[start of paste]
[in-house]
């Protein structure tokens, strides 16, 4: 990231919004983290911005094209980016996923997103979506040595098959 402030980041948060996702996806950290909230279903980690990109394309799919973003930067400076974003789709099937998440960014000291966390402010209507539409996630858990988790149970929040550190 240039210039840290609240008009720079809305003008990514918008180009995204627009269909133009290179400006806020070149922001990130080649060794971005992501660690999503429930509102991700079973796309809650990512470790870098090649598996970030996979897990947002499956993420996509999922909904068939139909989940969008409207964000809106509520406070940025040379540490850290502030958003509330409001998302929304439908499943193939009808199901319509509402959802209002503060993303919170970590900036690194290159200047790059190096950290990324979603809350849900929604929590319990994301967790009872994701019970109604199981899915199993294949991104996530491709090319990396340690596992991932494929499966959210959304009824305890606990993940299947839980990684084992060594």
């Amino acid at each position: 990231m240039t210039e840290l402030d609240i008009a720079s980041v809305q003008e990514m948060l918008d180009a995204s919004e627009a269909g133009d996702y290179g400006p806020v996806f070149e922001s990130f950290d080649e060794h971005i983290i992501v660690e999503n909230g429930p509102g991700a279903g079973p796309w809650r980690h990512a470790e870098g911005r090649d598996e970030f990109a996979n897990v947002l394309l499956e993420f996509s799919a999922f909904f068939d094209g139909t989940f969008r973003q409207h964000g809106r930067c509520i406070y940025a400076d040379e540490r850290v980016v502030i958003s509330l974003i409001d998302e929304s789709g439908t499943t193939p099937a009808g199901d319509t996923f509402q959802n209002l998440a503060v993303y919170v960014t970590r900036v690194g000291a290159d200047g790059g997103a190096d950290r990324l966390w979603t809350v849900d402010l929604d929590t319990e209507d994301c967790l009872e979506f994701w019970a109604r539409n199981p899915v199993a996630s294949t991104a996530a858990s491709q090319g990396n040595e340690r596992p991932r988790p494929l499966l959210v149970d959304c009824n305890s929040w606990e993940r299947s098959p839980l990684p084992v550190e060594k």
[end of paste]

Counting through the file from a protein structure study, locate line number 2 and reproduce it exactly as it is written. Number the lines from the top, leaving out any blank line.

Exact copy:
């Protein structure tokens, strides 16, 4: 990231919004983290911005094209980016996923997103979506040595098959 402030980041948060996702996806950290909230279903980690990109394309799919973003930067400076974003789709099937998440960014000291966390402010209507539409996630858990988790149970929040550190 240039210039840290609240008009720079809305003008990514918008180009995204627009269909133009290179400006806020070149922001990130080649060794971005992501660690999503429930509102991700079973796309809650990512470790870098090649598996970030996979897990947002499956993420996509999922909904068939139909989940969008409207964000809106509520406070940025040379540490850290502030958003509330409001998302929304439908499943193939009808199901319509509402959802209002503060993303919170970590900036690194290159200047790059190096950290990324979603809350849900929604929590319990994301967790009872994701019970109604199981899915199993294949991104996530491709090319990396340690596992991932494929499966959210959304009824305890606990993940299947839980990684084992060594």